* Just a reminder that the Year End Fair Value number is based on the long term secular growth of the earning power of productive capacity of the US economy not the near term  the cyclical influences.  The model is now accounting for somewhat below average secular growth for the next 3 to 5 years with somewhat higher inflation. 

The Portfolios and Buy Lists are up to date.

   Company Highlight

    Proctor and Gamble is a major household products and cosmetics company with three divisions:

(1) Beauty and Health products: Cover Girl, Max Factor, Olay, Old Spice, Clariol Nice ‘n Easy, Pantene, Head and Shoulders, Wella, Pert, Ivory, Safeguard, Zest, Secret, Right Guard, Always, Whisper, Tampax, Actonel, Prilosec OTC, Vicks, Scope, Pepto-Bismol, Therm-Care, Metamucil, NyQuil and Oral B,

(2) Household Care:  Tide, Gain, Dash, Ariel, Downy, Frebreeze, Dial, Joy, Cascade, Swiffer, Mr. Clean, Crest, Iams, Eukanuba, Papmers, Luvs, Charmin, Bounty, Puffs, Pringles, Folgers, and Sunny Delight,

(3) Gillette: Gillette, Mach 3, Venus, Braun, Duracell.

Management’s objective is to consistently grow its sales and earnings through both the internal development and by acquisition of its portfolio of brand names.  Its strategy to accomplish this is to:

(1) aggressively expand its portfolio of brands through both acquisitions and new product development,

(2) finance a strong marketing effort,

(3) expand rapidly into faster growing developing countries,

(4) emphasize a faster growing, higher margin product mix [eg. health and beauty care products] and divest lower margin/non core operations,

(5) leverage core strengths through acquisitions.

The company should be successful in its objectives because it generates strong cash flow to not only finance the strategy described above but to also conduct a huge stock buy back program as well as raise its dividend every year.  Earnings and dividends have grown 10-11% for the last 10 years on a 15%+ return on equity and a reasonable debt/equity ratio around 26%.  Value Line rates the company A++; and its stock yields 2.8%.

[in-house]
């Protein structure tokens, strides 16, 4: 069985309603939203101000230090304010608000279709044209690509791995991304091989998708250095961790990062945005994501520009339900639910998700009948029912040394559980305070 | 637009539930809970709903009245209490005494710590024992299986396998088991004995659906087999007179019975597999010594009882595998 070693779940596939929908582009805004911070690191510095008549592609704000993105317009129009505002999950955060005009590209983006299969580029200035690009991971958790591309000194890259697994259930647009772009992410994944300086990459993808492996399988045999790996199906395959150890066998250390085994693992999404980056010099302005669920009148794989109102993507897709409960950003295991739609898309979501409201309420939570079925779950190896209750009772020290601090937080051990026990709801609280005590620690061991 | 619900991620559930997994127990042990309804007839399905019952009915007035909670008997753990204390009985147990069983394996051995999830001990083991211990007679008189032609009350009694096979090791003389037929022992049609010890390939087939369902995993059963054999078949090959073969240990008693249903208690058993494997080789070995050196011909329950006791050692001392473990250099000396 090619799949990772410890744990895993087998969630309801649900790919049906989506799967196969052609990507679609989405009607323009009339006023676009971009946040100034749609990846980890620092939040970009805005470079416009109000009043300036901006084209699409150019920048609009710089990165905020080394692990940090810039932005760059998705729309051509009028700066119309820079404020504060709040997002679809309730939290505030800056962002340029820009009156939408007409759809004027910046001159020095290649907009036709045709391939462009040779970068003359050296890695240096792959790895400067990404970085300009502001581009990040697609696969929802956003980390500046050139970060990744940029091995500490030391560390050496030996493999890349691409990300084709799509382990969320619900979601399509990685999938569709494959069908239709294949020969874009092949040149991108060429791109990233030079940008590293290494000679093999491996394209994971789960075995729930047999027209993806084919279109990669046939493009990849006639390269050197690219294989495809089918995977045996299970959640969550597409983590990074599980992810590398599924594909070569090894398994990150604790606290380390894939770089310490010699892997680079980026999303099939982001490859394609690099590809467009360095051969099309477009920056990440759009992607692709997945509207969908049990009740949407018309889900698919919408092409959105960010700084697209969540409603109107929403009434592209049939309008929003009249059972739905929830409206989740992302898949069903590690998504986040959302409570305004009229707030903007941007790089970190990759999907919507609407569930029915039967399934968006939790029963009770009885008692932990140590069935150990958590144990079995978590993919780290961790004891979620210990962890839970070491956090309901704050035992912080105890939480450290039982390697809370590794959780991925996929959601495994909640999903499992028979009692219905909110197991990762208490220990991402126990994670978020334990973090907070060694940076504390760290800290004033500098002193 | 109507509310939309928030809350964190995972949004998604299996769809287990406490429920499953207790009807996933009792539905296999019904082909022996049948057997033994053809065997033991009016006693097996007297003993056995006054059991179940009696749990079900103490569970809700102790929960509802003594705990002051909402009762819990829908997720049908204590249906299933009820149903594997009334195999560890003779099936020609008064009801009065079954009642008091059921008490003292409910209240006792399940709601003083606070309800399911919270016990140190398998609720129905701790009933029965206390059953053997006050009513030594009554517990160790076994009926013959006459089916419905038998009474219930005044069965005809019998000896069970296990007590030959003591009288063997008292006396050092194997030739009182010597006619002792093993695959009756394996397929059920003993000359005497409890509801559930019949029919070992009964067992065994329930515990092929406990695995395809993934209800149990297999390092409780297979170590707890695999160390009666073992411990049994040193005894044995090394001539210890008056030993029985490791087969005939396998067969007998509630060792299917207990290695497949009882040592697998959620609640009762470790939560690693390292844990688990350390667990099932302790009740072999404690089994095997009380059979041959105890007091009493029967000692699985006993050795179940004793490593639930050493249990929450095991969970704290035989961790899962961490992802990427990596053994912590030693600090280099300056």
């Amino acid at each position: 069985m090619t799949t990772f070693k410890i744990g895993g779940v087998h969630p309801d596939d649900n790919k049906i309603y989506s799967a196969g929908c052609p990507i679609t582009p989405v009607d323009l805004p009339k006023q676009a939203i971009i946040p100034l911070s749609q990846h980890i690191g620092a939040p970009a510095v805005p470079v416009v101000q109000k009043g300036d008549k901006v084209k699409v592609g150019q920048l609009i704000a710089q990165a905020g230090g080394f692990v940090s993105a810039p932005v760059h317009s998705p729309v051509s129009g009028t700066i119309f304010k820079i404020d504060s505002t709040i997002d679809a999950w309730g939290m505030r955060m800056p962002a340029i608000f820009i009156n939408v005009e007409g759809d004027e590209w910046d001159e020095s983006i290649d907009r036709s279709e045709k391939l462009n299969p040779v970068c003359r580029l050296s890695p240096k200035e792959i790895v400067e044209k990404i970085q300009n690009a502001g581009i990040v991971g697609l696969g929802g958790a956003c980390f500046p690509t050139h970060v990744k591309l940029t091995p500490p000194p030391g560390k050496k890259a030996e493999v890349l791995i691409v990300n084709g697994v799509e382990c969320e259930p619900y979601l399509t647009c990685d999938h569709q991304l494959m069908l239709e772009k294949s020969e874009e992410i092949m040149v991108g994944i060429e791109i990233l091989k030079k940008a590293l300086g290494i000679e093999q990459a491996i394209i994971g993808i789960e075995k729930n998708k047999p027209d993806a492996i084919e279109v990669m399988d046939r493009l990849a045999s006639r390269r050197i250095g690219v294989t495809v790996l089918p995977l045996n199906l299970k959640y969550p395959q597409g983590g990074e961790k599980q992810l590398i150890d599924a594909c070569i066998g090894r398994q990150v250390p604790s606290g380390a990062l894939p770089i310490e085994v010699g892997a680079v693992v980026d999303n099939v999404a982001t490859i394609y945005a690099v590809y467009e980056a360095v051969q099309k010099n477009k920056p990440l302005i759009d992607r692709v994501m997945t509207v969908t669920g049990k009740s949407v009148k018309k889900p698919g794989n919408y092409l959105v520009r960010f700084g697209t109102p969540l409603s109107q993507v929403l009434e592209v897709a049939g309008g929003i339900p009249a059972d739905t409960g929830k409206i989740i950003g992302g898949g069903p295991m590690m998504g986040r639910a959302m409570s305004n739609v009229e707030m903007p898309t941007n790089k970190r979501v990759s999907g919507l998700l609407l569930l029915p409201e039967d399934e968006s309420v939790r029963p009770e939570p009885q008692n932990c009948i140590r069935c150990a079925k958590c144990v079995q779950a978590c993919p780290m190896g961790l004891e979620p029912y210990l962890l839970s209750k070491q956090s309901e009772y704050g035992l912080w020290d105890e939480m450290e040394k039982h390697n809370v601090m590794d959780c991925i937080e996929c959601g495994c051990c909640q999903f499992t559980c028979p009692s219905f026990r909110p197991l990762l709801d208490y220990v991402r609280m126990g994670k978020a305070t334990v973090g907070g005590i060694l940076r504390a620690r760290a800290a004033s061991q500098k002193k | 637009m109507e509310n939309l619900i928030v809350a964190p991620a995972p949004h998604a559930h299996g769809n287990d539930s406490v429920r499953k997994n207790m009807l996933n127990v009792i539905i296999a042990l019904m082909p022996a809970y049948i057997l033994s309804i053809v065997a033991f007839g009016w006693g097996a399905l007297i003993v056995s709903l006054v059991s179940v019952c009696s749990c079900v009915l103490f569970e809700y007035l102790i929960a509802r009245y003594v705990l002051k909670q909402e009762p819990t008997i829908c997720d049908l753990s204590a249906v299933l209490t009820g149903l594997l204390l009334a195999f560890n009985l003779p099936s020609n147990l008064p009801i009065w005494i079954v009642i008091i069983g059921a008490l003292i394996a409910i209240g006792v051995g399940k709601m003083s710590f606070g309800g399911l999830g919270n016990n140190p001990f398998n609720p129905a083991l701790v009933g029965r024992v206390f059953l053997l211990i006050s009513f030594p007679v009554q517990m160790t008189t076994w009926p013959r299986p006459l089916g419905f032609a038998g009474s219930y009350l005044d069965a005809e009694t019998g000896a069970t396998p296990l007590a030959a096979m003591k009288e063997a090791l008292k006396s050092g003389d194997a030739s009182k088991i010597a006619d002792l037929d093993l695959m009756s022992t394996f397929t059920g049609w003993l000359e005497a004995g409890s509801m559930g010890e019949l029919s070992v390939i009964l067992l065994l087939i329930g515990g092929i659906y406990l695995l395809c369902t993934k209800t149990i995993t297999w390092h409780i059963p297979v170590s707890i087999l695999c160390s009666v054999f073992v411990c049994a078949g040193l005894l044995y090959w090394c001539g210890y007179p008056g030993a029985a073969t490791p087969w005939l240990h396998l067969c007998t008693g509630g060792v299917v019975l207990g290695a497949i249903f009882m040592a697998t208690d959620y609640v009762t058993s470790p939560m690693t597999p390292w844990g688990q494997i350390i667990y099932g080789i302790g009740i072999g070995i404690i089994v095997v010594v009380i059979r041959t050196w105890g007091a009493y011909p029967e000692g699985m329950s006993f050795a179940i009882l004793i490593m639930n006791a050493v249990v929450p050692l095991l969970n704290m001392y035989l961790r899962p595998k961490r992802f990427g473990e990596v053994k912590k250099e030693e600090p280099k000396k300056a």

I leave this for you to contemplate over the Christmas holiday:

As you know, next week marks Christmas.  My dad and our son and his family were be with us and will be staying though New Year; and I have Christmas cooking duty.  Most importantly the following week means lots of fun times with the grandchildren.  As a result, no Morning Calls or Closing Bells will be produced for the next two weeks.  However, as always, I will stay close to market developments and if any actions are required in our Portfolios, I will  communicate via Subscriber Alert.

Steve Cook received his education in investments from Harvard, where he earned an MBA, New York University, where he did post graduate work in economics and financial analysis and the CFA Institute, where he earned the Chartered Financial Analysts designation in 1973.  His 40 years of investment experience includes institutional portfolio management at Scudder. Stevens and Clark and Bear Stearns,  managing a risk arbitrage hedge fund and an investment banking boutique specializing in funding second stage private companies.  Through his involvement with Strategic Stock Investments, Steve hopes that his experience can help other investors build their wealth while avoiding tough lessons that he learned the hard way.

Posted 12-20-2008 11:48 AM by Steve Cook


TrackBack wrote
on 10-06-2010 9:10 PM